Genomatica Withdraws IPO, Instead Raises $41.5M in Private Financing

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some of its competitors, because the company’s business plan “is more of a licensing model, like Qualcomm’s.” San Diego-based Qualcomm (NASDAQ: QCOM), which is the world’s largest provider of wireless chips, hires semiconductor foundries to manufacture its products and licenses its technology to telecommunications-equipment makers, cell-phone makers, and others.

It was the first time I’ve heard Schilling describe Genomatica’s business model as a technology licensing strategy, although the company has disclosed several industrial development partnerships with Tate & Lyle, Novamont, and Waste Management.

Using genetically engineered microbes, Genomatica has developed technology for making 1,4-butanediol (BDO), an intermediate industrial chemical usually made from petroleum-based feedstocks, from renewable raw materials like corn syrup and sugar cane. Genomatica has the capability, though, to apply its technology to produce an array of other petrochemicals from renewable raw materials.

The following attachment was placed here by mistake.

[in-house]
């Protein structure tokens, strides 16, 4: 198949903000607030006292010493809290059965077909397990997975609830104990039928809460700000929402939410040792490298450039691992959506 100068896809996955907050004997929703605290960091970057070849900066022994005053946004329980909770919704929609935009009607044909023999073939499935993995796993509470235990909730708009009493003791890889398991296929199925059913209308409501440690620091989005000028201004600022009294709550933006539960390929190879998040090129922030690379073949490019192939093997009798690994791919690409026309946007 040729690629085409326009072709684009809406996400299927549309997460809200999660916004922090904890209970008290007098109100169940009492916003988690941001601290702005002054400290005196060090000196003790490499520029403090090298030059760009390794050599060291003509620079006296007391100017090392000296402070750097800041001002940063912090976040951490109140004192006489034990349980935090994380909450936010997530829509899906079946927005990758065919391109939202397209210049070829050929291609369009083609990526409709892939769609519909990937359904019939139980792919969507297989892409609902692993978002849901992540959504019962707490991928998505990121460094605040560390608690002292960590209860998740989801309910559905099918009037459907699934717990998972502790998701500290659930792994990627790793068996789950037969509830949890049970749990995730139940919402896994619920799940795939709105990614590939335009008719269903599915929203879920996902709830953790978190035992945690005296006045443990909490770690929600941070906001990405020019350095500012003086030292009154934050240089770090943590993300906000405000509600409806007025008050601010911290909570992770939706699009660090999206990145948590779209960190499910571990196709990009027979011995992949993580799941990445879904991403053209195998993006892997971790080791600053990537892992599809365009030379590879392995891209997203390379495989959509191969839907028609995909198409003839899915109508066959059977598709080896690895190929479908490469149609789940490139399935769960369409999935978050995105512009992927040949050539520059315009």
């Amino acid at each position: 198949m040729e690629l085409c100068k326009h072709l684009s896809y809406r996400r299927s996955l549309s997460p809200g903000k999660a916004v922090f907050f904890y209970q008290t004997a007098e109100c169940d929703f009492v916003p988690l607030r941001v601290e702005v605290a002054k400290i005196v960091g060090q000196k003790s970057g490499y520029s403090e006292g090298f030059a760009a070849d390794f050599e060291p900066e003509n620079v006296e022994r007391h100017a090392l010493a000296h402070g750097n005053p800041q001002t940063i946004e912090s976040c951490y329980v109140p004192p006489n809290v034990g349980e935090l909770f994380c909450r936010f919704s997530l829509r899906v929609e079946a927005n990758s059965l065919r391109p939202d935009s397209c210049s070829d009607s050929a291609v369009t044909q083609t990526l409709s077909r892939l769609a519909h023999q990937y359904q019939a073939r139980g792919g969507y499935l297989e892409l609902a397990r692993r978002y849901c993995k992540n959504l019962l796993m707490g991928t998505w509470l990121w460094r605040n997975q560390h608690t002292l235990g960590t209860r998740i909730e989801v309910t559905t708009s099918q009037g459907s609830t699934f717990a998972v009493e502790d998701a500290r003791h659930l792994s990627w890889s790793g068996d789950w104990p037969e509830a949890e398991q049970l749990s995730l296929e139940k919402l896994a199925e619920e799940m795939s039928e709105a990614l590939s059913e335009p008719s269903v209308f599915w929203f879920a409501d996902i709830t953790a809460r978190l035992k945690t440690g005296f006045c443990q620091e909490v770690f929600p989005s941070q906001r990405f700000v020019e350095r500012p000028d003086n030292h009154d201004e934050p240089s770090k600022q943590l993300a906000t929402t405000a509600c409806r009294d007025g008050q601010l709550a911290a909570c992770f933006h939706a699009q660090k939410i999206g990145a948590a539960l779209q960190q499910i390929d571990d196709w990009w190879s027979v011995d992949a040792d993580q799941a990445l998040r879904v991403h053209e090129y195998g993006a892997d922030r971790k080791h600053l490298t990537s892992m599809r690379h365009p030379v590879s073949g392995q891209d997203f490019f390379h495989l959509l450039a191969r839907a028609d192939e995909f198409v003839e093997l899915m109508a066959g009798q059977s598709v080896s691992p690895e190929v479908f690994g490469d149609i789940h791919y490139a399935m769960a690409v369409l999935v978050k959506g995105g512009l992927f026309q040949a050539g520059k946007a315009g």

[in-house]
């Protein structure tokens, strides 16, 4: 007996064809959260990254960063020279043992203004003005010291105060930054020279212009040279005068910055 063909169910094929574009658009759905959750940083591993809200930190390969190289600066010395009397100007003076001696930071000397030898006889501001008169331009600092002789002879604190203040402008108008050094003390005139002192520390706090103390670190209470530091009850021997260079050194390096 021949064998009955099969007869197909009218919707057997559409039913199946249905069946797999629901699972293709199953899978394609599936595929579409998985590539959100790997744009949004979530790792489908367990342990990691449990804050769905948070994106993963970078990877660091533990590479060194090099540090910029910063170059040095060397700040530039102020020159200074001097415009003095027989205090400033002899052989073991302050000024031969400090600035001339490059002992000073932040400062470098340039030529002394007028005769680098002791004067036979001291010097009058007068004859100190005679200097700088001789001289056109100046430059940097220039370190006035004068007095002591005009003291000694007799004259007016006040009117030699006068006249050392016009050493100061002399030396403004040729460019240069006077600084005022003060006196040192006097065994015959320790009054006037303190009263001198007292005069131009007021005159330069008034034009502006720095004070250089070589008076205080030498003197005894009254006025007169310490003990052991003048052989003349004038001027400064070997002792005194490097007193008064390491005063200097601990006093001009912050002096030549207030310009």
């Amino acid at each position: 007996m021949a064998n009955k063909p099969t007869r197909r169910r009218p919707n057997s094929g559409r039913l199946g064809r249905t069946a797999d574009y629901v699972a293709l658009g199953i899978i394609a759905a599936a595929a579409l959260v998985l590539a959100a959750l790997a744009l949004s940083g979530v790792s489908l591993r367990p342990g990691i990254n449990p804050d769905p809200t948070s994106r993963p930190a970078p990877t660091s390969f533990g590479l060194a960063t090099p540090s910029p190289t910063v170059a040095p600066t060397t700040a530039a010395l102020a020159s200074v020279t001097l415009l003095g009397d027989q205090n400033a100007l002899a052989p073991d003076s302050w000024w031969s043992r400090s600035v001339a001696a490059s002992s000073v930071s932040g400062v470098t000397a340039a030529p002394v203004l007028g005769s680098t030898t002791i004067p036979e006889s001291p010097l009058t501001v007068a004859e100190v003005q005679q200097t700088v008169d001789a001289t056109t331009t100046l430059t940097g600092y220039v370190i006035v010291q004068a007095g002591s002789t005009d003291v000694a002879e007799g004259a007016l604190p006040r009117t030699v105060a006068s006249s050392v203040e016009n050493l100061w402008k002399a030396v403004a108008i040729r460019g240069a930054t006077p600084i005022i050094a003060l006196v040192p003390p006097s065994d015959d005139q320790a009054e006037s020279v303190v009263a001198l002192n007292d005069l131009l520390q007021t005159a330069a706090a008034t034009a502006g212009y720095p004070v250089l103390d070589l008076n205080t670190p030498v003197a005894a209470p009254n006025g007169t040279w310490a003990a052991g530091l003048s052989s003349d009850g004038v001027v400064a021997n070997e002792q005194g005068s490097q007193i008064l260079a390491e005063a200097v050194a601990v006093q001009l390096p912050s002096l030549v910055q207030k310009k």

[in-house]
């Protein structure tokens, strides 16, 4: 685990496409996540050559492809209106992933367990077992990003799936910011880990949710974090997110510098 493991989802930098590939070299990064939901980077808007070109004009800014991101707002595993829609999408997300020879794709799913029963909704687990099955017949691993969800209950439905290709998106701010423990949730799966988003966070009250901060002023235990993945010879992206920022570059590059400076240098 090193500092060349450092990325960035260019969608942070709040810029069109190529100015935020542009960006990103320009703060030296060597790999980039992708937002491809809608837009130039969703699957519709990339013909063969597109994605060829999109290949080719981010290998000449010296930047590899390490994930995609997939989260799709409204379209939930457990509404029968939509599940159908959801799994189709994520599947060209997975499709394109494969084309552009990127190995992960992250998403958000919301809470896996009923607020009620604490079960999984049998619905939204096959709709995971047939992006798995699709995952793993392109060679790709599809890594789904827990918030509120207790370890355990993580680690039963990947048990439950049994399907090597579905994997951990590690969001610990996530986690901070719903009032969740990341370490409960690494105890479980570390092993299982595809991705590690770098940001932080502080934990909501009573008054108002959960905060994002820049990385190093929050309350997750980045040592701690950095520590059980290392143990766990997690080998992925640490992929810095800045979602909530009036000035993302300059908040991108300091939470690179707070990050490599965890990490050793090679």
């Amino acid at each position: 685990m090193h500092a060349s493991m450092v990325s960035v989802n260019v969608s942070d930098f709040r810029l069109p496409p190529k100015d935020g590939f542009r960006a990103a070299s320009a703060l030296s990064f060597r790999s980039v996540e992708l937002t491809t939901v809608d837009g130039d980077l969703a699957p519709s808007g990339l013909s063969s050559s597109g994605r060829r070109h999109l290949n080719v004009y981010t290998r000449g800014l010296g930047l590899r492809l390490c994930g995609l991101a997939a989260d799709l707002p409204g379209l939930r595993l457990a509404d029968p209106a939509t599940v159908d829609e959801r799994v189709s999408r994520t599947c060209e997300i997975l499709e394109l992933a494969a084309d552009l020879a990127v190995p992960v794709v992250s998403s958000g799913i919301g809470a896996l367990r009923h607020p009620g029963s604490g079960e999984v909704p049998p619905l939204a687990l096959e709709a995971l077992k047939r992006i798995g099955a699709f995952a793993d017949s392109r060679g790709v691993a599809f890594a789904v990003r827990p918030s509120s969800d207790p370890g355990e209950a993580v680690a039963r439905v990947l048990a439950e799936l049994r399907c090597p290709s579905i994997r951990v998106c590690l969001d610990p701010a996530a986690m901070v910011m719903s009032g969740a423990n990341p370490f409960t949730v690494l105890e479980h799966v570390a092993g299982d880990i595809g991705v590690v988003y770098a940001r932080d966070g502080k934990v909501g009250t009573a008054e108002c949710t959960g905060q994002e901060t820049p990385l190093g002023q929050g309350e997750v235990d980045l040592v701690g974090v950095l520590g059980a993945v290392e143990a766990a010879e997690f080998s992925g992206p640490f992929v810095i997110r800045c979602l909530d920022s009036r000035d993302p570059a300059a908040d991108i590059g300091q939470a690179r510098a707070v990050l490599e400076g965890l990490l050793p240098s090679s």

In emerging from its year of silence, Genomatica disclosed several other recent milestones:

—Forming a joint venture with Novamont, a new Italian bioplastic manufacturer, for industrial-scale production of BDO, with initial production scheduled for 2013.

—Reaching a limited exclusivity agreement with Mitsubishi Chemical for producing BDO in Asia.

—Genomatica said it also had signed a memorandum of understanding with Versalis and Novamont for a partnership in bio-based butadiene.

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Bruce V. Bigelow was the editor of Xconomy San Diego from 2008 to 2018. Read more about his life and work here. Follow @bvbigelow

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